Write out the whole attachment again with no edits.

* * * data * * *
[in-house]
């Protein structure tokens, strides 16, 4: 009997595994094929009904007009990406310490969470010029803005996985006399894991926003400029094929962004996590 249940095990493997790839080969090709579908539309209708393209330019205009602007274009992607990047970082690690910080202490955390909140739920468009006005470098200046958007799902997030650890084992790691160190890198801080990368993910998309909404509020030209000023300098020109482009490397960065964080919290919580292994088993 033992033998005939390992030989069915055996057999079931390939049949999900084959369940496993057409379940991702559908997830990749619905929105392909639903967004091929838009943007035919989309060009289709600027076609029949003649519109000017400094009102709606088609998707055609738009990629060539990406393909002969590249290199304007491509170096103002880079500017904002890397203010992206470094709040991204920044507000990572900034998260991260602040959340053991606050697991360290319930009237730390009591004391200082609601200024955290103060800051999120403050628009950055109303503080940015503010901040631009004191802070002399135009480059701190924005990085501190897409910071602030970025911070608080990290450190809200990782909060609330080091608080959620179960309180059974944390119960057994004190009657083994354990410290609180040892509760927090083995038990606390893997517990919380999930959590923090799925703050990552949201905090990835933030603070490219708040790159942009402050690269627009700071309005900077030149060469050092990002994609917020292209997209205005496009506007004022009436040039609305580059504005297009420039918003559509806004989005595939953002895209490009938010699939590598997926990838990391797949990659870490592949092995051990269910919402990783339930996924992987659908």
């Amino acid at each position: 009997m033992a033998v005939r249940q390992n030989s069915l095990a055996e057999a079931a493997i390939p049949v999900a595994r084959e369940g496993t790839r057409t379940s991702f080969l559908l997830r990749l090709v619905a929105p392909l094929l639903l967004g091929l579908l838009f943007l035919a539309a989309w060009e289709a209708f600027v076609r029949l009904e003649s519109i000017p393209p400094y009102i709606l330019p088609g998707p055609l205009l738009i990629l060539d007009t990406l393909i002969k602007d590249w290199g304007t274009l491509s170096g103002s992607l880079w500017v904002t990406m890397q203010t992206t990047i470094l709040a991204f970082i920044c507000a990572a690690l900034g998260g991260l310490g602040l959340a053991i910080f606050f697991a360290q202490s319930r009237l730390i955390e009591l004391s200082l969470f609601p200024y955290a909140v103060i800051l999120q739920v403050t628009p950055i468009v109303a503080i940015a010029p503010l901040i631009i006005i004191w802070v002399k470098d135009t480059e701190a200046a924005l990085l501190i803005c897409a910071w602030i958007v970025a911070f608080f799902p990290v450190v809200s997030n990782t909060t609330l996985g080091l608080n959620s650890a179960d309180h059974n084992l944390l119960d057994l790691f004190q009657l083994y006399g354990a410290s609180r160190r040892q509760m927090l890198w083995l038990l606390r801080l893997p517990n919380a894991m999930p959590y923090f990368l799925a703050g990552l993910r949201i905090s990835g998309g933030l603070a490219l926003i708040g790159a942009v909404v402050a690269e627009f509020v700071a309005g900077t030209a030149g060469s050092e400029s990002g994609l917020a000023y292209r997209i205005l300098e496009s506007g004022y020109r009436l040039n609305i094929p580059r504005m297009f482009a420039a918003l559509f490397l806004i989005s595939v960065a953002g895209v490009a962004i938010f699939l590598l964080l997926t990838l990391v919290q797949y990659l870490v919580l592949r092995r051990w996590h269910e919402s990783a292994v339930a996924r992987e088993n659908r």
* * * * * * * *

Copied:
[in-house]
């Protein structure tokens, strides 16, 4: 009997595994094929009904007009990406310490969470010029803005996985006399894991926003400029094929962004996590 249940095990493997790839080969090709579908539309209708393209330019205009602007274009992607990047970082690690910080202490955390909140739920468009006005470098200046958007799902997030650890084992790691160190890198801080990368993910998309909404509020030209000023300098020109482009490397960065964080919290919580292994088993 033992033998005939390992030989069915055996057999079931390939049949999900084959369940496993057409379940991702559908997830990749619905929105392909639903967004091929838009943007035919989309060009289709600027076609029949003649519109000017400094009102709606088609998707055609738009990629060539990406393909002969590249290199304007491509170096103002880079500017904002890397203010992206470094709040991204920044507000990572900034998260991260602040959340053991606050697991360290319930009237730390009591004391200082609601200024955290103060800051999120403050628009950055109303503080940015503010901040631009004191802070002399135009480059701190924005990085501190897409910071602030970025911070608080990290450190809200990782909060609330080091608080959620179960309180059974944390119960057994004190009657083994354990410290609180040892509760927090083995038990606390893997517990919380999930959590923090799925703050990552949201905090990835933030603070490219708040790159942009402050690269627009700071309005900077030149060469050092990002994609917020292209997209205005496009506007004022009436040039609305580059504005297009420039918003559509806004989005595939953002895209490009938010699939590598997926990838990391797949990659870490592949092995051990269910919402990783339930996924992987659908």
């Amino acid at each position: 009997m033992a033998v005939r249940q390992n030989s069915l095990a055996e057999a079931a493997i390939p049949v999900a595994r084959e369940g496993t790839r057409t379940s991702f080969l559908l997830r990749l090709v619905a929105p392909l094929l639903l967004g091929l579908l838009f943007l035919a539309a989309w060009e289709a209708f600027v076609r029949l009904e003649s519109i000017p393209p400094y009102i709606l330019p088609g998707p055609l205009l738009i990629l060539d007009t990406l393909i002969k602007d590249w290199g304007t274009l491509s170096g103002s992607l880079w500017v904002t990406m890397q203010t992206t990047i470094l709040a991204f970082i920044c507000a990572a690690l900034g998260g991260l310490g602040l959340a053991i910080f606050f697991a360290q202490s319930r009237l730390i955390e009591l004391s200082l969470f609601p200024y955290a909140v103060i800051l999120q739920v403050t628009p950055i468009v109303a503080i940015a010029p503010l901040i631009i006005i004191w802070v002399k470098d135009t480059e701190a200046a924005l990085l501190i803005c897409a910071w602030i958007v970025a911070f608080f799902p990290v450190v809200s997030n990782t909060t609330l996985g080091l608080n959620s650890a179960d309180h059974n084992l944390l119960d057994l790691f004190q009657l083994y006399g354990a410290s609180r160190r040892q509760m927090l890198w083995l038990l606390r801080l893997p517990n919380a894991m999930p959590y923090f990368l799925a703050g990552l993910r949201i905090s990835g998309g933030l603070a490219l926003i708040g790159a942009v909404v402050a690269e627009f509020v700071a309005g900077t030209a030149g060469s050092e400029s990002g994609l917020a000023y292209r997209i205005l300098e496009s506007g004022y020109r009436l040039n609305i094929p580059r504005m297009f482009a420039a918003l559509f490397l806004i989005s595939v960065a953002g895209v490009a962004i938010f699939l590598l964080l997926t990838l990391v919290q797949y990659l870490v919580l592949r092995r051990w996590h269910e919402s990783a292994v339930a996924r992987e088993n659908r």